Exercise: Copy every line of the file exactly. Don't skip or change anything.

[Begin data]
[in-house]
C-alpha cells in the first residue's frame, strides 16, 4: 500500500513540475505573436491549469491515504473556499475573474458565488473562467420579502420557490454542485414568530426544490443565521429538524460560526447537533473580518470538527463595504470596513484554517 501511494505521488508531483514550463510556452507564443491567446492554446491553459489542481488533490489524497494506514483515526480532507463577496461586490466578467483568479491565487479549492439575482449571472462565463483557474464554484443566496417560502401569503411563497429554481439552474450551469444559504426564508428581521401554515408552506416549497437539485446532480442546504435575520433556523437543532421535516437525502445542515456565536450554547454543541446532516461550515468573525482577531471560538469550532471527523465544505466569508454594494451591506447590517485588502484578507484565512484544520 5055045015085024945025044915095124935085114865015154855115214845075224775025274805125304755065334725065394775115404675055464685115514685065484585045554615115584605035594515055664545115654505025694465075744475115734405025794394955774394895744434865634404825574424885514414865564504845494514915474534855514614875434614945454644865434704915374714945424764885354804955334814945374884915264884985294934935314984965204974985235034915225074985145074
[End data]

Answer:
[in-house]
C-alpha cells in the first residue's frame, strides 16, 4: 500500500513540475505573436491549469491515504473556499475573474458565488473562467420579502420557490454542485414568530426544490443565521429538524460560526447537533473580518470538527463595504470596513484554517 501511494505521488508531483514550463510556452507564443491567446492554446491553459489542481488533490489524497494506514483515526480532507463577496461586490466578467483568479491565487479549492439575482449571472462565463483557474464554484443566496417560502401569503411563497429554481439552474450551469444559504426564508428581521401554515408552506416549497437539485446532480442546504435575520433556523437543532421535516437525502445542515456565536450554547454543541446532516461550515468573525482577531471560538469550532471527523465544505466569508454594494451591506447590517485588502484578507484565512484544520 5055045015085024945025044915095124935085114865015154855115214845075224775025274805125304755065334725065394775115404675055464685115514685065484585045554615115584605035594515055664545115654505025694465075744475115734405025794394955774394895744434865634404825574424885514414865564504845494514915474534855514614875434614945454644865434704915374714945424764885354804955334814945374884915264884985294934935314984965204974985235034915225074985145074